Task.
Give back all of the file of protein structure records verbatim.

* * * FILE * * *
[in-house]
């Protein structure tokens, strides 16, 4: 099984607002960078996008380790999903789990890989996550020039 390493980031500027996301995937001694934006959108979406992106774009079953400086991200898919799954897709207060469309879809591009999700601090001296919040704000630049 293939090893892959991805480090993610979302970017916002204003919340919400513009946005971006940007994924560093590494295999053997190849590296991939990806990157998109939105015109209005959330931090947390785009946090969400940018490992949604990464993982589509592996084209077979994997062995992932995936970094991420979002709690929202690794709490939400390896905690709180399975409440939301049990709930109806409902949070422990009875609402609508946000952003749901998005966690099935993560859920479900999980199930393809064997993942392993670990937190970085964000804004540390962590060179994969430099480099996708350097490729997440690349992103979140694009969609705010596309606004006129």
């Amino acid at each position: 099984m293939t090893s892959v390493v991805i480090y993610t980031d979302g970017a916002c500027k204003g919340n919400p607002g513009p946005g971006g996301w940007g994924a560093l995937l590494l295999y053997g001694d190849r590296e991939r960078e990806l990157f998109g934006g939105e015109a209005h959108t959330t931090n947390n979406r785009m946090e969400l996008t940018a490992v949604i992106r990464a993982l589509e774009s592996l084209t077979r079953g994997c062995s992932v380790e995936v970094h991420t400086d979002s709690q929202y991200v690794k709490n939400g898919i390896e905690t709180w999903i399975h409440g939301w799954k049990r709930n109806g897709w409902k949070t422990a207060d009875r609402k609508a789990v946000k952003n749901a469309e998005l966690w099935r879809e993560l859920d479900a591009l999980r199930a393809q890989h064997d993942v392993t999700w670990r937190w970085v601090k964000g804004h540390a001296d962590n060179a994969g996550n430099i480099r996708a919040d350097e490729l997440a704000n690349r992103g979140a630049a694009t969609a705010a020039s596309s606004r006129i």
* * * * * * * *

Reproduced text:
[in-house]
């Protein structure tokens, strides 16, 4: 099984607002960078996008380790999903789990890989996550020039 390493980031500027996301995937001694934006959108979406992106774009079953400086991200898919799954897709207060469309879809591009999700601090001296919040704000630049 293939090893892959991805480090993610979302970017916002204003919340919400513009946005971006940007994924560093590494295999053997190849590296991939990806990157998109939105015109209005959330931090947390785009946090969400940018490992949604990464993982589509592996084209077979994997062995992932995936970094991420979002709690929202690794709490939400390896905690709180399975409440939301049990709930109806409902949070422990009875609402609508946000952003749901998005966690099935993560859920479900999980199930393809064997993942392993670990937190970085964000804004540390962590060179994969430099480099996708350097490729997440690349992103979140694009969609705010596309606004006129």
């Amino acid at each position: 099984m293939t090893s892959v390493v991805i480090y993610t980031d979302g970017a916002c500027k204003g919340n919400p607002g513009p946005g971006g996301w940007g994924a560093l995937l590494l295999y053997g001694d190849r590296e991939r960078e990806l990157f998109g934006g939105e015109a209005h959108t959330t931090n947390n979406r785009m946090e969400l996008t940018a490992v949604i992106r990464a993982l589509e774009s592996l084209t077979r079953g994997c062995s992932v380790e995936v970094h991420t400086d979002s709690q929202y991200v690794k709490n939400g898919i390896e905690t709180w999903i399975h409440g939301w799954k049990r709930n109806g897709w409902k949070t422990a207060d009875r609402k609508a789990v946000k952003n749901a469309e998005l966690w099935r879809e993560l859920d479900a591009l999980r199930a393809q890989h064997d993942v392993t999700w670990r937190w970085v601090k964000g804004h540390a001296d962590n060179a994969g996550n430099i480099r996708a919040d350097e490729l997440a704000n690349r992103g979140a630049a694009t969609a705010a020039s596309s606004r006129i």